If you have recently had to move a loved one into retirement living, or are facing this prospect in the near future, you know that this decision is one of the toughest a family can face. Even under the best of circumstances, it is a difficult thing to accept. Of course, you want to do the right thing for your loved one — but there is always anxiety around the entire process.

Understandably, for the one moving into retirement living, leaving their things behind, being away from family, and the loss of their independence can be destabilizing and unnerving. Our parents are brilliant, beautiful souls, who have seen and lived through many historic and joyful moments. They deserve to be treated with care, respect, and dignity — to be more than just one room number among many.

There are things you can do to mitigate the anxiety.  Research indicates that, for seniors in retirement living, tangible items like pictures and familiar belongings can help ease the transition process, providing a much-needed stabilizing effect, and can help maintain or restore a healthy sense of self. In fact, this one of the key principles of reminiscence therapy — a process designed to give patients a sense of value, belonging, power, and peace.

Photos can be one of the most impactful tools in this process, especially when the photos move beyond the typical ‘family portrait’ to show more of the unique and wonderful journeys the individual has lived. For those whose memories of the past are more active, a picture from their early life taken on an adventure or captured during a favourite activity can illustrate a story that is easy for them to tell. Even when the specifics have been forgotten, photos of happy times can evoke feelings of love, joy, warmth.

Harness the Power of Pictures

A single image can contain so much information — like whether someone enjoyed fishing, if grandma was a dog or a cat person, how much Uncle Arthur loved to travel, that mum preferred a more sober look in posed shots but had the most wonderful smile in candids. Why not take these beautiful, important memories living in people’s albums and put them on proud display?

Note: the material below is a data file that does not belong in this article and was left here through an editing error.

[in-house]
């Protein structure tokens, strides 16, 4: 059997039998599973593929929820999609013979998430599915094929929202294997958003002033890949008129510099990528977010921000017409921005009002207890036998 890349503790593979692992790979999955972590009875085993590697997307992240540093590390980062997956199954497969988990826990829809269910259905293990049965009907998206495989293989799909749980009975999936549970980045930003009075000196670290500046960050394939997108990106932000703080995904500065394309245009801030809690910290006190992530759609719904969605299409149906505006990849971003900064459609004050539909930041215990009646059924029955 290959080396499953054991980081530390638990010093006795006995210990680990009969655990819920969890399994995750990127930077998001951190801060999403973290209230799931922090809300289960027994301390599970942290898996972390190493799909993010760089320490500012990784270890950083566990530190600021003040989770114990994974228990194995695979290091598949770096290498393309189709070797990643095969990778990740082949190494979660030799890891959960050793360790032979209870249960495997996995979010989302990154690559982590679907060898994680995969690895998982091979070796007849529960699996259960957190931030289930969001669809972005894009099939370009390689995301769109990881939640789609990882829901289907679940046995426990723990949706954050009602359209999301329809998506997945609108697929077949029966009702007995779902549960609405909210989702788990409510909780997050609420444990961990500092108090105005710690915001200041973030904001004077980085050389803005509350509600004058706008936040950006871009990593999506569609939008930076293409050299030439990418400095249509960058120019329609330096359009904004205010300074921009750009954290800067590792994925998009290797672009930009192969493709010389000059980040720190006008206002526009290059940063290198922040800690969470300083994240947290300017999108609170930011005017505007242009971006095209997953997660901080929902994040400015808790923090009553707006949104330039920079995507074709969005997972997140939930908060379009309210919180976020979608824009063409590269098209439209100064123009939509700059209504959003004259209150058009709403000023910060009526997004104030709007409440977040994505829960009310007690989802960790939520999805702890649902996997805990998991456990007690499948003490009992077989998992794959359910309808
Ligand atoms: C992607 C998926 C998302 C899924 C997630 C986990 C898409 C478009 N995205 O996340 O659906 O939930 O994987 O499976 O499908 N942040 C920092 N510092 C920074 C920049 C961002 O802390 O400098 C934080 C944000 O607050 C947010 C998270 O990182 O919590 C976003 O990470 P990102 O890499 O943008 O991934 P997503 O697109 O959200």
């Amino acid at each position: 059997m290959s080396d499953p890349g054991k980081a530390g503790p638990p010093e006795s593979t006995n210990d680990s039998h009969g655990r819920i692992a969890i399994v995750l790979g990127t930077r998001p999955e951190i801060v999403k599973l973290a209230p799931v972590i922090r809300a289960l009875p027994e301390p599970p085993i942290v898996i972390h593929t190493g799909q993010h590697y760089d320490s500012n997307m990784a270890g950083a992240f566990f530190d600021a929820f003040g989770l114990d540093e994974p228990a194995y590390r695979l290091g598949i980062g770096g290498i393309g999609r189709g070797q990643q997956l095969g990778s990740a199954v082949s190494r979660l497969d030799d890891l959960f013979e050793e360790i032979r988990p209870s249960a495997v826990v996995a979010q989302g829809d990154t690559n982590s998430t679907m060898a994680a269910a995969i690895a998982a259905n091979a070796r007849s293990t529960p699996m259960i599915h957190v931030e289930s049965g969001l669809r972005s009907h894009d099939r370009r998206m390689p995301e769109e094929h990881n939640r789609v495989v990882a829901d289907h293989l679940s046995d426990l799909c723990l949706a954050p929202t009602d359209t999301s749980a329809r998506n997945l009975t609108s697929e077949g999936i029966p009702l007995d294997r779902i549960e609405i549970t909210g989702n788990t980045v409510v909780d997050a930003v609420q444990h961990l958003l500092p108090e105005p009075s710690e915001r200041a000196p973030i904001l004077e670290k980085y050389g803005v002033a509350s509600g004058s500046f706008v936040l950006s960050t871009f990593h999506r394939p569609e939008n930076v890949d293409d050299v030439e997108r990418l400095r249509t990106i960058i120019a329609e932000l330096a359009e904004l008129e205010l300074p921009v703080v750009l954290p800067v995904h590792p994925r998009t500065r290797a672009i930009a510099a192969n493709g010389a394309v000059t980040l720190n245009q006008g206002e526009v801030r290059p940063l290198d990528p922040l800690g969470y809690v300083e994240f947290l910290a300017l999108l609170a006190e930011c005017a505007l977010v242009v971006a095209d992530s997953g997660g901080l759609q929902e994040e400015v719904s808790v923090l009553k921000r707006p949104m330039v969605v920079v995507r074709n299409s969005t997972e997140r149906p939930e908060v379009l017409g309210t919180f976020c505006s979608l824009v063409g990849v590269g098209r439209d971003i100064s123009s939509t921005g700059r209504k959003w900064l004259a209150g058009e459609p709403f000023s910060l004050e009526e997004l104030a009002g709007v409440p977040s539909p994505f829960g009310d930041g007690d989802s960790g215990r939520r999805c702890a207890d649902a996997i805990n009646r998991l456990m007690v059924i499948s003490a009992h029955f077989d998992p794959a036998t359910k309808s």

For Sylvia Verkley, founder of Reminisart, the mission to enhance the lives of seniors through photos is a personal one.

“A loved one of mine in cognitive decline had been moved into care. One day, while I was visiting, I saw him come across an ad in a newspaper about the company he’d served for forty years. He tore the page out, folded it, and put it on his lap. In that moment, I realized he needed that familiar company logo to comfort and ground him in this unfamiliar place. And if an advertisement could do that, how much more effective would personal photographs be?”

This was the spark for Reminisart: custom, professionally produced photo collages for people in care, filled with well-loved and familiar images. They are printed on large-format vinyl, which is easy to apply, move, and clean — an important consideration in long-term care.

For caregivers, the right photographs help them learn about the person they are caring for. Family portraits do provide the context of someone’s roots, whether they come from a large and boisterous flock or a small and intimate family. But photos that reveal their full life offer cues for conversations about the very things that make them happy.

For families missing a loved one, selecting the photos is a bonding and constructive process, resulting in a gift that honours the person they cherish. The whole family comes together to pull together a tangible reminder of their love, from the resident tech whiz scanning the images to Auntie Jenny recounting the story behind a photo.

And for those living in retirement care, seeing these images every day allows them to be the person they have always been. Each picture provides opportunities for conversations to unfold and new connections to be made, unveiling the hidden abundance of their extraordinary subject.

For someone living in a space reduced to four walls, they don’t have to leave their life behind. Photos make it easy to see that they are more than just a resident — he’s a husband, she’s a mom and a grandma, he’s a master at catching smallmouth bass, she’s a peerless dancer. A singular individual, a whole person. Someone with a spirit bigger than what the eye can see.